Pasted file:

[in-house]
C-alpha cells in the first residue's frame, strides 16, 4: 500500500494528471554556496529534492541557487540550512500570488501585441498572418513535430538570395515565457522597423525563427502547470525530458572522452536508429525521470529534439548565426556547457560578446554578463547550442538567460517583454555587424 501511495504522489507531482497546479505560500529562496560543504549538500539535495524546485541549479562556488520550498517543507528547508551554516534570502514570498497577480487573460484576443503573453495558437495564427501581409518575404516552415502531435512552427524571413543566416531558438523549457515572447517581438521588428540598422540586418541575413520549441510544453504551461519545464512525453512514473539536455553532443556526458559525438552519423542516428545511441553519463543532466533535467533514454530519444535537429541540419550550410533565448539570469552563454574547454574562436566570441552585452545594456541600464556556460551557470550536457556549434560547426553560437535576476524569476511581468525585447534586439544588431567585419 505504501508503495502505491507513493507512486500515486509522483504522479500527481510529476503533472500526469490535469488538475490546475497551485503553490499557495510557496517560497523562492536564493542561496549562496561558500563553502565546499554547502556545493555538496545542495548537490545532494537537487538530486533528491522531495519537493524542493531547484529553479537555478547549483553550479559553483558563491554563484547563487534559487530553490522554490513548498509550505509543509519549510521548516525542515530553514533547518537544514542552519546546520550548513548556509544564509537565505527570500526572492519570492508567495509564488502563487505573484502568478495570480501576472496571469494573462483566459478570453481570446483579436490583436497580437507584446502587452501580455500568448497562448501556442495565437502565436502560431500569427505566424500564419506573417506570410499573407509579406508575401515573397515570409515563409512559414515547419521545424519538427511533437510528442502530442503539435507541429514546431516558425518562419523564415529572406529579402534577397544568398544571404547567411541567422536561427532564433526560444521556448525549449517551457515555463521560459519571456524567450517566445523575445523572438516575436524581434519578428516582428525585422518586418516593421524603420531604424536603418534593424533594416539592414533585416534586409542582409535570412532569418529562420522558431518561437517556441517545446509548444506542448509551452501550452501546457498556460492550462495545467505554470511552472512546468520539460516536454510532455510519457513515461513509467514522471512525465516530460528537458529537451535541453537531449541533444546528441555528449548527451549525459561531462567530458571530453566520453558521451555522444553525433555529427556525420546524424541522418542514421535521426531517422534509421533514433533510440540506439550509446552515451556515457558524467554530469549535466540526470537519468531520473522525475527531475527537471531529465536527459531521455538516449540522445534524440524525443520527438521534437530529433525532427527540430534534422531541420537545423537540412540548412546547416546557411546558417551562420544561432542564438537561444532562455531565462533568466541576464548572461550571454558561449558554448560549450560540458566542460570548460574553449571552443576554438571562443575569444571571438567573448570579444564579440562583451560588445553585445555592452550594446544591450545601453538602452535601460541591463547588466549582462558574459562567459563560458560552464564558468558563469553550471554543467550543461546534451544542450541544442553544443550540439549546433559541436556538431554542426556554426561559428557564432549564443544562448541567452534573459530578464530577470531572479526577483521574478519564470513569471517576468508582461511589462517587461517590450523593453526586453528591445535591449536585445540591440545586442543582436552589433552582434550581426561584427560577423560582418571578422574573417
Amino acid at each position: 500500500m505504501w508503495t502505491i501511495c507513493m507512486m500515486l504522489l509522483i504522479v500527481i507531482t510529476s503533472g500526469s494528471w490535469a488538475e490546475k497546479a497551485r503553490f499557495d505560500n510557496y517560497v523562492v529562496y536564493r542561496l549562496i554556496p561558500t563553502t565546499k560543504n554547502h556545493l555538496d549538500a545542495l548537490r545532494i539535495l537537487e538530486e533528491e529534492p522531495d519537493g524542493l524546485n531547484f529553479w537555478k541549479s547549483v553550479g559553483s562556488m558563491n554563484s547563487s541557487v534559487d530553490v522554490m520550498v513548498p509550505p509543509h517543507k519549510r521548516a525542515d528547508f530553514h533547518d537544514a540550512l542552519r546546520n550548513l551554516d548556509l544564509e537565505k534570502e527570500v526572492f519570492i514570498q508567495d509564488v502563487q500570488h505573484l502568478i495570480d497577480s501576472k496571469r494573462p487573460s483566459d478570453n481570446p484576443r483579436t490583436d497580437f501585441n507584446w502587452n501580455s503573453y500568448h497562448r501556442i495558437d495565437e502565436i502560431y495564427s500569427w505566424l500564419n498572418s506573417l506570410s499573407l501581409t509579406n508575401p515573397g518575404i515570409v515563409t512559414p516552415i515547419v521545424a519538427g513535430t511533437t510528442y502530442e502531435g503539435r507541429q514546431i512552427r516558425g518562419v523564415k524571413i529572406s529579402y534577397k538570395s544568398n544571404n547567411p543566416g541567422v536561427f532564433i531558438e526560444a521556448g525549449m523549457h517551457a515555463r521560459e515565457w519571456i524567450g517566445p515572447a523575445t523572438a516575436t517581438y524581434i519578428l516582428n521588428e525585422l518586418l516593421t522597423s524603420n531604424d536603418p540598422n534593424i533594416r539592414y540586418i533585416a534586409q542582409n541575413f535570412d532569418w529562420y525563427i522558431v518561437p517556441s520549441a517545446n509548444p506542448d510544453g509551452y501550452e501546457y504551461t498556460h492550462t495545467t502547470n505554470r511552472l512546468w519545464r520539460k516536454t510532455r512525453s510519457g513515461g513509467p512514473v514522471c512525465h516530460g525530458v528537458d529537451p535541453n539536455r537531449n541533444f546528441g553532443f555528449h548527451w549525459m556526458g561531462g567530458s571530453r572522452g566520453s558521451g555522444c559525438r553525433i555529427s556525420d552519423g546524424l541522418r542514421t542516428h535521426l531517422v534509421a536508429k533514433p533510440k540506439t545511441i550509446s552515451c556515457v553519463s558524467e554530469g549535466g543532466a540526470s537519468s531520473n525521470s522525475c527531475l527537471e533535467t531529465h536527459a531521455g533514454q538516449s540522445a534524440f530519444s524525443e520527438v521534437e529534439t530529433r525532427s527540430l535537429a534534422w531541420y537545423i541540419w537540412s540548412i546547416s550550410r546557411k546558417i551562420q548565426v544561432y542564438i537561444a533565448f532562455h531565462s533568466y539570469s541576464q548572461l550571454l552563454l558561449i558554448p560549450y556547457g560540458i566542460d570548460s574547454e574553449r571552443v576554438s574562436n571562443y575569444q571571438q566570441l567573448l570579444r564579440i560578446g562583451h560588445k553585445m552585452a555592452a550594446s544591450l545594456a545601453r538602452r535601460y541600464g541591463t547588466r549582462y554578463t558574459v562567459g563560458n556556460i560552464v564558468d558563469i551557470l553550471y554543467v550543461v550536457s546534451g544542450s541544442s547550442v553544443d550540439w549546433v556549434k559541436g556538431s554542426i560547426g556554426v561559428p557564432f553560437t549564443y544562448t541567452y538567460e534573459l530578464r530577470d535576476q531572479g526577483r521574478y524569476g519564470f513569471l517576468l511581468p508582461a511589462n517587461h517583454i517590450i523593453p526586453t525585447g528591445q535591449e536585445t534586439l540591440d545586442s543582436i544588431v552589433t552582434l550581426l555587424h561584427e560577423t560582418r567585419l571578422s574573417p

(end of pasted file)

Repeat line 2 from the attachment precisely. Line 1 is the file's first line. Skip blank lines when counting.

C-alpha cells in the first residue's frame, strides 16, 4: 500500500494528471554556496529534492541557487540550512500570488501585441498572418513535430538570395515565457522597423525563427502547470525530458572522452536508429525521470529534439548565426556547457560578446554578463547550442538567460517583454555587424 501511495504522489507531482497546479505560500529562496560543504549538500539535495524546485541549479562556488520550498517543507528547508551554516534570502514570498497577480487573460484576443503573453495558437495564427501581409518575404516552415502531435512552427524571413543566416531558438523549457515572447517581438521588428540598422540586418541575413520549441510544453504551461519545464512525453512514473539536455553532443556526458559525438552519423542516428545511441553519463543532466533535467533514454530519444535537429541540419550550410533565448539570469552563454574547454574562436566570441552585452545594456541600464556556460551557470550536457556549434560547426553560437535576476524569476511581468525585447534586439544588431567585419 505504501508503495502505491507513493507512486500515486509522483504522479500527481510529476503533472500526469490535469488538475490546475497551485503553490499557495510557496517560497523562492536564493542561496549562496561558500563553502565546499554547502556545493555538496545542495548537490545532494537537487538530486533528491522531495519537493524542493531547484529553479537555478547549483553550479559553483558563491554563484547563487534559487530553490522554490513548498509550505509543509519549510521548516525542515530553514533547518537544514542552519546546520550548513548556509544564509537565505527570500526572492519570492508567495509564488502563487505573484502568478495570480501576472496571469494573462483566459478570453481570446483579436490583436497580437507584446502587452501580455500568448497562448501556442495565437502565436502560431500569427505566424500564419506573417506570410499573407509579406508575401515573397515570409515563409512559414515547419521545424519538427511533437510528442502530442503539435507541429514546431516558425518562419523564415529572406529579402534577397544568398544571404547567411541567422536561427532564433526560444521556448525549449517551457515555463521560459519571456524567450517566445523575445523572438516575436524581434519578428516582428525585422518586418516593421524603420531604424536603418534593424533594416539592414533585416534586409542582409535570412532569418529562420522558431518561437517556441517545446509548444506542448509551452501550452501546457498556460492550462495545467505554470511552472512546468520539460516536454510532455510519457513515461513509467514522471512525465516530460528537458529537451535541453537531449541533444546528441555528449548527451549525459561531462567530458571530453566520453558521451555522444553525433555529427556525420546524424541522418542514421535521426531517422534509421533514433533510440540506439550509446552515451556515457558524467554530469549535466540526470537519468531520473522525475527531475527537471531529465536527459531521455538516449540522445534524440524525443520527438521534437530529433525532427527540430534534422531541420537545423537540412540548412546547416546557411546558417551562420544561432542564438537561444532562455531565462533568466541576464548572461550571454558561449558554448560549450560540458566542460570548460574553449571552443576554438571562443575569444571571438567573448570579444564579440562583451560588445553585445555592452550594446544591450545601453538602452535601460541591463547588466549582462558574459562567459563560458560552464564558468558563469553550471554543467550543461546534451544542450541544442553544443550540439549546433559541436556538431554542426556554426561559428557564432549564443544562448541567452534573459530578464530577470531572479526577483521574478519564470513569471517576468508582461511589462517587461517590450523593453526586453528591445535591449536585445540591440545586442543582436552589433552582434550581426561584427560577423560582418571578422574573417